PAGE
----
11 Pentecost August 8, 2021 by Suzanne G. Bowles, Ph.D.
“My soul waits for the Lord, more than watchmen for the morning, more than watchmen for the morning.” Psalm 130:5. This short psalm packs so much into it. It tells us what we have – forgiveness, hope, mercy, and redemption – four specific things. It also mentions two things we should do – call on Him and wait. Three verses out of seven tell us to wait. That seems pretty clear – we are specifically told to wait for the Lord. The message is really pretty obvious. If we wait for the Lord, we will have these things – forgiveness, hope, mercy, and redemption. And it’s certainly not because we deserve these things. Just look at verse 2. Let me paraphrase: if God took note of everything we’ve done wrong, who could stand before Him? The answer is unspoken but obvious – no one! But we have hope in His word, His teaching. But we will have to wait. For what exactly? The implication in the word “wait” has to do with timing. God does not always act right away, or on our timetable.
I think – and I’m sure we’ve all experienced this – waiting is one of the hardest things for people to do. We want answers. We want action and we want it now. But God doesn’t operate that way. Some people think it’s a test and maybe it is. I’m not going to say it isn’t. But it may simply be a function of God knowing all things. The fancy term for this is omniscience. God knows all things. More importantly, He is not only omniscient. He is merciful and kind. His timing is not arbitrary. His timing is also a function of His love for us. His timing is done with an eye to what is best for us. Sometimes we don’t know what is best for us. Sometimes we’re convinced we do know, but God has other ideas and saves us, by his delay, from what would have been a disaster. Even the psalmist tells us, it’s hard to wait. That’s why I want to focus briefly on verse 5 and the phrase “more than watchmen for the morning” which is then repeated for emphasis. “My soul waits for the Lord, more than watchmen for the morning, more than watchmen for the morning.”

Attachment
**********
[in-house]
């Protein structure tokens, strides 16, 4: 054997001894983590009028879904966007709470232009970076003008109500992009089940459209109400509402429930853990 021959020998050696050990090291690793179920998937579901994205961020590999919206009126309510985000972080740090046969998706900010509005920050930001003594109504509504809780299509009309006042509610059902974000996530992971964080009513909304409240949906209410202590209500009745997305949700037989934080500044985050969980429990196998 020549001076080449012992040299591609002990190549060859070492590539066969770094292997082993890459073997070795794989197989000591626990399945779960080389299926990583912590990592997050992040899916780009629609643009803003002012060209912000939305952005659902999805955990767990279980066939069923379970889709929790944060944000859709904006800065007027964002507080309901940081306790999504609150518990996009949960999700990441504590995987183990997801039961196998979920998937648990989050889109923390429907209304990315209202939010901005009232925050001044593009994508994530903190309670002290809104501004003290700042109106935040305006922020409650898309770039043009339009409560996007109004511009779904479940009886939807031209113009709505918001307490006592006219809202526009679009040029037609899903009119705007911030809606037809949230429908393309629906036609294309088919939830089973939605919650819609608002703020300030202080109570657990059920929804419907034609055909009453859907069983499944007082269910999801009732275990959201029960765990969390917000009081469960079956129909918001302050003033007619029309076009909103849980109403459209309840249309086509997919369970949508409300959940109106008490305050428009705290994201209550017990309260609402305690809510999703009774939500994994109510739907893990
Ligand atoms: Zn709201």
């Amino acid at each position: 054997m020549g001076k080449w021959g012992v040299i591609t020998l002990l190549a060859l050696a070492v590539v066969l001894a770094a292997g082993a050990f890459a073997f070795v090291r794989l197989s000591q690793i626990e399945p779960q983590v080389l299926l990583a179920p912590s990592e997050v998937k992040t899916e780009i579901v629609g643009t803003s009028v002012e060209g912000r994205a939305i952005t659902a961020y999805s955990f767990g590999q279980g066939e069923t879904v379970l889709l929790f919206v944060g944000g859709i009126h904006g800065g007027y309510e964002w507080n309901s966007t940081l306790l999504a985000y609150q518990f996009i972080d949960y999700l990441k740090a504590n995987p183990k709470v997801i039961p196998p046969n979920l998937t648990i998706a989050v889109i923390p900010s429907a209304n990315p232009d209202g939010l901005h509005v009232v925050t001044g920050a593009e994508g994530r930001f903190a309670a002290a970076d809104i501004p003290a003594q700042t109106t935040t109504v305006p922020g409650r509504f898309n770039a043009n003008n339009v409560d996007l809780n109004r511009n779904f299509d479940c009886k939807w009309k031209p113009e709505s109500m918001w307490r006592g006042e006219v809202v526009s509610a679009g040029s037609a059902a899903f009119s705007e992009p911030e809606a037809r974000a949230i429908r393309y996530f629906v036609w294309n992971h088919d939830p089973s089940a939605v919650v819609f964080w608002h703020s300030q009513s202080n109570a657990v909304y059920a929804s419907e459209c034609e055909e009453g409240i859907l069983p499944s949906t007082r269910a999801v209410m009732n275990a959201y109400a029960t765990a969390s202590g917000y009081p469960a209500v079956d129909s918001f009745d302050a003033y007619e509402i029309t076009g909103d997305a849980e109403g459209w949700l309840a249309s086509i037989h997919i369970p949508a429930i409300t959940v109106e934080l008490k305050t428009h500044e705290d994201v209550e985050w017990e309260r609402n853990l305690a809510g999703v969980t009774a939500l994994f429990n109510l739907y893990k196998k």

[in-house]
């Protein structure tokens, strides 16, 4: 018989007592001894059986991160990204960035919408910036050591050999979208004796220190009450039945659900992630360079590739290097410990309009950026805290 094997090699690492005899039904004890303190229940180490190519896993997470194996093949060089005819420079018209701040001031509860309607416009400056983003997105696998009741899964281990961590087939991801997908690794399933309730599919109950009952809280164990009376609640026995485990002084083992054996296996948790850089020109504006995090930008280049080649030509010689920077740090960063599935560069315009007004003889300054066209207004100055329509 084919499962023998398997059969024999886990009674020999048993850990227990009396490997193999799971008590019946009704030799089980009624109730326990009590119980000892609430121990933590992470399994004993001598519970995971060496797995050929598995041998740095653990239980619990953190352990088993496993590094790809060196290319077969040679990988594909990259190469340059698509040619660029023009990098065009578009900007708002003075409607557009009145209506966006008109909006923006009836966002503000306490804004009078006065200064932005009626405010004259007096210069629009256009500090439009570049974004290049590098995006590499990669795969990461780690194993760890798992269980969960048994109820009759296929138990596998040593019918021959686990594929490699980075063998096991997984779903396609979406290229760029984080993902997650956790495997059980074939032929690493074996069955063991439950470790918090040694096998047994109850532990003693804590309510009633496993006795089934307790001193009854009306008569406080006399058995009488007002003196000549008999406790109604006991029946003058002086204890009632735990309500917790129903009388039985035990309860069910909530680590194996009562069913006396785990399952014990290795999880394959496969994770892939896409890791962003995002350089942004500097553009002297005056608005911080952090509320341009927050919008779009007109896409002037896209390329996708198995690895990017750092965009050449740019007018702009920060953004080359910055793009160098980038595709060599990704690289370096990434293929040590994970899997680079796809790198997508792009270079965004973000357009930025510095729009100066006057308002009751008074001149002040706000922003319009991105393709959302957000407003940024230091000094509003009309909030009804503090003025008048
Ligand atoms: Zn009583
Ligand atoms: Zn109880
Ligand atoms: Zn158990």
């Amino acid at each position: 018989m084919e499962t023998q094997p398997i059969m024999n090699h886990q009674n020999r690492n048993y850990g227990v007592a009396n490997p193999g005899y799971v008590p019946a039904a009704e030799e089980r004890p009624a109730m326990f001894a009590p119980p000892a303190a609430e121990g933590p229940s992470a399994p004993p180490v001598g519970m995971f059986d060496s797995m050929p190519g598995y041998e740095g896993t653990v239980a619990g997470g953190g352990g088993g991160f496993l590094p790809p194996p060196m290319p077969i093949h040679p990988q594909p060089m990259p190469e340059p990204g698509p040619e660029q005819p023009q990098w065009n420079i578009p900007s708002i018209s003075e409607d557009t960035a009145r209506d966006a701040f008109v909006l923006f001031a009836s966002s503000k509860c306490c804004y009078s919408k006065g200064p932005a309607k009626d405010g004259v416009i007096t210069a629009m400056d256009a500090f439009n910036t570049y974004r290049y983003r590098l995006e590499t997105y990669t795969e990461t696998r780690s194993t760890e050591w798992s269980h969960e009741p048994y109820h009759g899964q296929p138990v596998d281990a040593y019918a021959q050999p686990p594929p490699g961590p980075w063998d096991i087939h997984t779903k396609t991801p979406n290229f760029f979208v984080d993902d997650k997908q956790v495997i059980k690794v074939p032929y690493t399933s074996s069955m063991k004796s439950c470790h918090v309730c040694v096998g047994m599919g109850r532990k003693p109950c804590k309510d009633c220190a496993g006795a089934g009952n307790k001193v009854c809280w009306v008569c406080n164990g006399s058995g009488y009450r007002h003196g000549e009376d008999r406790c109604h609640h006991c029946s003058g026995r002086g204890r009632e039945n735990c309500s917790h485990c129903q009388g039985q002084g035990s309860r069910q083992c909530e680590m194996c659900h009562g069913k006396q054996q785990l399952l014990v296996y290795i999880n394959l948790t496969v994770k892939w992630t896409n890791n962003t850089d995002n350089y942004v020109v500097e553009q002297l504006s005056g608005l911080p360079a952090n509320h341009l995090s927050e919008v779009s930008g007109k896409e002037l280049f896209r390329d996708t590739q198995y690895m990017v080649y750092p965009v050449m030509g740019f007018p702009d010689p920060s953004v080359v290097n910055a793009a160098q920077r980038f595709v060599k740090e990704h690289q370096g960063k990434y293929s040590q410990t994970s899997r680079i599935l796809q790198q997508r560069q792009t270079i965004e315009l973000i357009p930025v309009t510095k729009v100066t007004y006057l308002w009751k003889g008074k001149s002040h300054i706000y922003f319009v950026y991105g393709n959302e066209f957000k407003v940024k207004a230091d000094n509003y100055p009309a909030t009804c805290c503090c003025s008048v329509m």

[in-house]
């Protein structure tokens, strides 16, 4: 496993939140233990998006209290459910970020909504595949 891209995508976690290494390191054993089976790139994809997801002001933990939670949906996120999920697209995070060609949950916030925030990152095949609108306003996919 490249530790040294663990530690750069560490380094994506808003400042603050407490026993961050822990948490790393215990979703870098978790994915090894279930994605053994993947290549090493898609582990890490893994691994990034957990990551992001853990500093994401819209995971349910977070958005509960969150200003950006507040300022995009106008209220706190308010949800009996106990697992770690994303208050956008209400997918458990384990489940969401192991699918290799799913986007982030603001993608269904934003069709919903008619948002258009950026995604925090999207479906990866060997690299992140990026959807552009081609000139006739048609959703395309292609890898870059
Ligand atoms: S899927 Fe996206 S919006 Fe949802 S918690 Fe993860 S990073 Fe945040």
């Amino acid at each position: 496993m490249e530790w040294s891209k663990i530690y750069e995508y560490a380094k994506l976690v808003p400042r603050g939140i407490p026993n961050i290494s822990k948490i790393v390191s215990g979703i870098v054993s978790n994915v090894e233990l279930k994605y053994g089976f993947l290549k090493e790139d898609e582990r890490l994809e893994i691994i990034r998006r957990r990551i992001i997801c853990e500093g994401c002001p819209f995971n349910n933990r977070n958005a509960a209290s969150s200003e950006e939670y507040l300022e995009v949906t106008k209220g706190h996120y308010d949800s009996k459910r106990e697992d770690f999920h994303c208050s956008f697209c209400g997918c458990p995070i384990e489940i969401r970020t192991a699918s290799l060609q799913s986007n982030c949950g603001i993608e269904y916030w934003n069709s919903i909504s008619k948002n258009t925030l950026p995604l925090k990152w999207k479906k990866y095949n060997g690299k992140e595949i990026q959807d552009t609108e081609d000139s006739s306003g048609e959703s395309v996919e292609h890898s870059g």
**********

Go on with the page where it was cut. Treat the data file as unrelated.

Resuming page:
I’ve learned a little something about what this means from some commentaries discussing watchmen. The watchmen under discussion are obviously night watchmen and, as we see, they are waiting for morning to come. I learned that there are two different types of watchmen in Jerusalem. One was the priests, the Levites, who were on night watch in the Temple and could go off duty at the break of day when the daily sacrifice was offered. They were tired and were looking forward to their break, but they also had the added benefit of starting the day with a reminder of God’s mercy. You may recall that John the Baptist’s father Zecharias was one of these Levite priests who served in the Temple. I’m sure he could relate personally to this psalm. The other type of watchmen were the military watchmen who watched from the towers around the city. They were tired, too, and wanted to go home. For them break of day signified a safe night and a period of relaxation from worrying about a sneak attack at night. Which watchman is it in this psalm? Could be either. Could be both. What is conveyed here in verse 5 is the eagerness along with the tiredness. We need to be that eager and more so for God, for His presence in our lives. We need God’s presence in our lives and we should eagerly seek it. The reward is great -- mercy, forgiveness, and redemption, not because we are so good, but because He is. My prayer is that we all desire God’s presence and that the Holy Spirit increases in us that desire Think of that tired watchman, whether he’s priest or soldier, and how he eagerly longs for the morning to come. Let us desire God’s presence even more than that. Amen.